Background: Patients with acute myocardial infarction who were treated with accelerated tissue plasminogen activator (t-PA) (given over a period of 1 1/2 hours rather than the conventional 3 hours, and with two thirds of the dose given in the first 30 minutes) had a 30-day mortality that was 15 percent lower than that of patients treated with streptokinase in the Global Utilization of Streptokinase and Tissue Plasminogen Activator for Occluded Coronary Arteries (GUSTO) study. This was equivalent to an absolute decrease of 1 percent in 30-day mortality. We sought to assess whether the use of t-PA, as compared with streptokinase, is cost effective.
Methods: Our primary, or base-case, analysis of cost effectiveness used data from the GUSTO study and life expectancy projected on the basis of the records of survivors of myocardial infarction in the Duke Cardiovascular Disease Database. In the primary analysis, we assumed that there were no additional treatment costs due to the use of t-PA after the first year and that the comparative survival benefit of t-PA was still evident one year after enrollment.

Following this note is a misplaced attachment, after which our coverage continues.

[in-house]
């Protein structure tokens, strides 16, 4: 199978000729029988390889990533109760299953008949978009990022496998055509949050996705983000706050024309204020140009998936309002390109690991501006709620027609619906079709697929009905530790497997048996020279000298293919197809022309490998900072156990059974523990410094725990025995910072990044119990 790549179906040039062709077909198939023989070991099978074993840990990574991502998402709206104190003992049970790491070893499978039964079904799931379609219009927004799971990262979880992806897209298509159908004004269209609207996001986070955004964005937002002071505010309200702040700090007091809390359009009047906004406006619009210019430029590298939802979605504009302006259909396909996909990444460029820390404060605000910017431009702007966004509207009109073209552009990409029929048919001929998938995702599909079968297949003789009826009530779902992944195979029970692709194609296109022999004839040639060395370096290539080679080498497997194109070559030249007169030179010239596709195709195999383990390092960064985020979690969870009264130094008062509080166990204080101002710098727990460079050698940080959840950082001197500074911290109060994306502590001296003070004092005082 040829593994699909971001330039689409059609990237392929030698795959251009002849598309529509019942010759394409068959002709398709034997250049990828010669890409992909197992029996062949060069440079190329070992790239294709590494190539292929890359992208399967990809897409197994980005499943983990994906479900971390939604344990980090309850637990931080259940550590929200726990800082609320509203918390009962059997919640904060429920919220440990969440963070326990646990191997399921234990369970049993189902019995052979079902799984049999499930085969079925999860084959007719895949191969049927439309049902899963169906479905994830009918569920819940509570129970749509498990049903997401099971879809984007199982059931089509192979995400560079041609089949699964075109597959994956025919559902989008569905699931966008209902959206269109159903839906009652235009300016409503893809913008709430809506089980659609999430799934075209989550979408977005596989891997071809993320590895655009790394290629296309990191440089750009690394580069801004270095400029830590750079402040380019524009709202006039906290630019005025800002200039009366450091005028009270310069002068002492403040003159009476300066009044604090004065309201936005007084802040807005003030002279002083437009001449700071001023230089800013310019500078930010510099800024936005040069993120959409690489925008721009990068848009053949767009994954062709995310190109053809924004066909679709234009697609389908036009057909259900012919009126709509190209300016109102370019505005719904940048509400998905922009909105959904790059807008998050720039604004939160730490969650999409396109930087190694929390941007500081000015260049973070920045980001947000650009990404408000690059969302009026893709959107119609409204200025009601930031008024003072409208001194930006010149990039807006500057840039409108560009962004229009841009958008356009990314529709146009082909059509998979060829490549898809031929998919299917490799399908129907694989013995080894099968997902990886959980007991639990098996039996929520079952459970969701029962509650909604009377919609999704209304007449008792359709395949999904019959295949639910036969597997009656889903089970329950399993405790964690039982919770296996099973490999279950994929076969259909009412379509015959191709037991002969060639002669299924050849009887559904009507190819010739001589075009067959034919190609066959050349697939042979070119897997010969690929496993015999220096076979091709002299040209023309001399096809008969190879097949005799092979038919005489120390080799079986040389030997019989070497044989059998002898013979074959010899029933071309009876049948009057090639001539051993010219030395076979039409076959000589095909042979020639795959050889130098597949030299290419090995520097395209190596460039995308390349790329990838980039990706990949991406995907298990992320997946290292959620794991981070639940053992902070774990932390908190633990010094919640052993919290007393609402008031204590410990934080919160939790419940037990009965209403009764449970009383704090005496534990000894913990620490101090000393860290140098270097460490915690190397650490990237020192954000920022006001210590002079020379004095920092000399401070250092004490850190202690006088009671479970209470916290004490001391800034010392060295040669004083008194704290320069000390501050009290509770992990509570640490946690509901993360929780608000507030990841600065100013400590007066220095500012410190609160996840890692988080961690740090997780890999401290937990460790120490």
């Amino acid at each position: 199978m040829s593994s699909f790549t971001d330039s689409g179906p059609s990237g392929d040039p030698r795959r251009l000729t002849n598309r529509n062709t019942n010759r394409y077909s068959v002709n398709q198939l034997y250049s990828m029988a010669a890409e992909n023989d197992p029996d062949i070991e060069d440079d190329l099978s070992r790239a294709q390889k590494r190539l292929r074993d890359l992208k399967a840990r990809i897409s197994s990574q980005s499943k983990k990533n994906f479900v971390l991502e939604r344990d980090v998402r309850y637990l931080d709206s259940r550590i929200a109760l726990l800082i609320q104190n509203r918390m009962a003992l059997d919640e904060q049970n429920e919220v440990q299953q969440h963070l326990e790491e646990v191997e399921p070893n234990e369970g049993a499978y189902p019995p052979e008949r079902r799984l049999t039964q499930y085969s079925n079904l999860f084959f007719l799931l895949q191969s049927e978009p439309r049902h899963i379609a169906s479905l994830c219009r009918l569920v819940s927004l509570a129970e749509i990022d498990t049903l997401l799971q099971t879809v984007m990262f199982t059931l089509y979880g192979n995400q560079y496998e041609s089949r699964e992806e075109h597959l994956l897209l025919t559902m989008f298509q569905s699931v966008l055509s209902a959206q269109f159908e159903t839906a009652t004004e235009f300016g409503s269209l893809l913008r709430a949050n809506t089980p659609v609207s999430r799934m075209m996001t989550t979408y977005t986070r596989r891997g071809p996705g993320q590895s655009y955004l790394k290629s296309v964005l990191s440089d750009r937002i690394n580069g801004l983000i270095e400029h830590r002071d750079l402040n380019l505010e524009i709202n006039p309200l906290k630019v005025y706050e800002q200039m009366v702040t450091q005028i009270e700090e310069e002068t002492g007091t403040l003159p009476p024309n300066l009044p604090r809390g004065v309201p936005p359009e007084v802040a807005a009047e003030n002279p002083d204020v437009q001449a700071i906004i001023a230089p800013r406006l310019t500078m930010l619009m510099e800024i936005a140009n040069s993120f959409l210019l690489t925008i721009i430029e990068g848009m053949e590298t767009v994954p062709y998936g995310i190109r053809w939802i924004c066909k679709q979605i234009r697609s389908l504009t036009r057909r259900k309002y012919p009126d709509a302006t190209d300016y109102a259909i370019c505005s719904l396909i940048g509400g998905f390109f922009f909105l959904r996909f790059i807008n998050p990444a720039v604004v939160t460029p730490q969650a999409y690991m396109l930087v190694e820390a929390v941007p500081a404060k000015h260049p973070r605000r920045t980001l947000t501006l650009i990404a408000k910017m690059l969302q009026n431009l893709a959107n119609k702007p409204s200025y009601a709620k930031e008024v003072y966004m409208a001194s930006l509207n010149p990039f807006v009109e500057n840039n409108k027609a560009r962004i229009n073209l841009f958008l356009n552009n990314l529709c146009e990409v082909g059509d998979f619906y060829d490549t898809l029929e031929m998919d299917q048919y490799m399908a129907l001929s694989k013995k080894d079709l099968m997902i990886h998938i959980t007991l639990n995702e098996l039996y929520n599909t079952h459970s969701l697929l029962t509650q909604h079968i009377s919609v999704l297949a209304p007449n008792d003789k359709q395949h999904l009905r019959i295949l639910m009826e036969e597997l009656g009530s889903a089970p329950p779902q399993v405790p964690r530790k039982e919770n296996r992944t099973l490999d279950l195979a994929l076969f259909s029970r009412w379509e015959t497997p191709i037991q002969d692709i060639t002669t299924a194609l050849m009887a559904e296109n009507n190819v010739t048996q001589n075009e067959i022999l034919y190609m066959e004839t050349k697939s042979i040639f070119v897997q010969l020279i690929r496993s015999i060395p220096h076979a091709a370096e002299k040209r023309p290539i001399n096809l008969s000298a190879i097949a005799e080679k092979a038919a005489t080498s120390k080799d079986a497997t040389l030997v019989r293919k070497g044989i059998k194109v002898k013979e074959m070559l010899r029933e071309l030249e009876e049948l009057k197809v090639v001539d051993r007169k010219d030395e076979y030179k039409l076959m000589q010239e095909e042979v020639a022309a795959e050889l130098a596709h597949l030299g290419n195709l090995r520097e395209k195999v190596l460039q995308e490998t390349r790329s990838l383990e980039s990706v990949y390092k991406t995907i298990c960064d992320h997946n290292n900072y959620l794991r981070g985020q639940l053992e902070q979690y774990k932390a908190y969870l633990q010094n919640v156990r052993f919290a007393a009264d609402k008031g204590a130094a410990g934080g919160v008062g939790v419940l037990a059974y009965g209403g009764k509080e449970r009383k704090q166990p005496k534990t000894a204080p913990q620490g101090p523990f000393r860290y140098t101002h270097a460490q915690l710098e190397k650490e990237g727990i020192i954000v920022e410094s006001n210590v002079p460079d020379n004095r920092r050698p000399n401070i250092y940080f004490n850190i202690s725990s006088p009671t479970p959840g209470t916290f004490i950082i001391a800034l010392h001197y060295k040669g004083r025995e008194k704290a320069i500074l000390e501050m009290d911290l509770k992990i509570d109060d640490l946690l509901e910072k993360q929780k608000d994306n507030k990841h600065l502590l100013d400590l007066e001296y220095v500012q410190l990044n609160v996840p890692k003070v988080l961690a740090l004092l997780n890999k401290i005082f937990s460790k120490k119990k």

Results: One year after enrollment, patients who received t-PA had both higher costs ($2,845) and a higher survival rate (an increase of 1.1 percent, or 11 per 1000 patients treated) than streptokinase-treated patients. On the basis of the projected life expectancy of each treatment group, the incremental cost-effectiveness ratio--with both future costs and benefits discounted at 5 percent per year--was $32,678 per year of life saved. The use of t-PA was least cost effective in younger patients and most cost effective in older patients. At all ages, the use of t-PA in patients with anterior infarctions yielded more favorable cost-effectiveness values. In our secondary analyses, the cost-effectiveness values were most sensitive to a lowering of the projected long-term survival benefits of t-PA and to moderate or greater increases in the projected medical costs for patients in the t-PA group after the first year. In contrast, our results were not sensitive to even very unfavorable assumptions about the additional costs associated with the higher rate of disabling stroke that was noted in patients treated with t-PA in the GUSTO study.
Conclusions: The cost effectiveness of treatment with accelerated t-PA rather than streptokinase compares favorably with that of other therapies whose added medical benefit for dollars spent is judged by society to be worthwhile.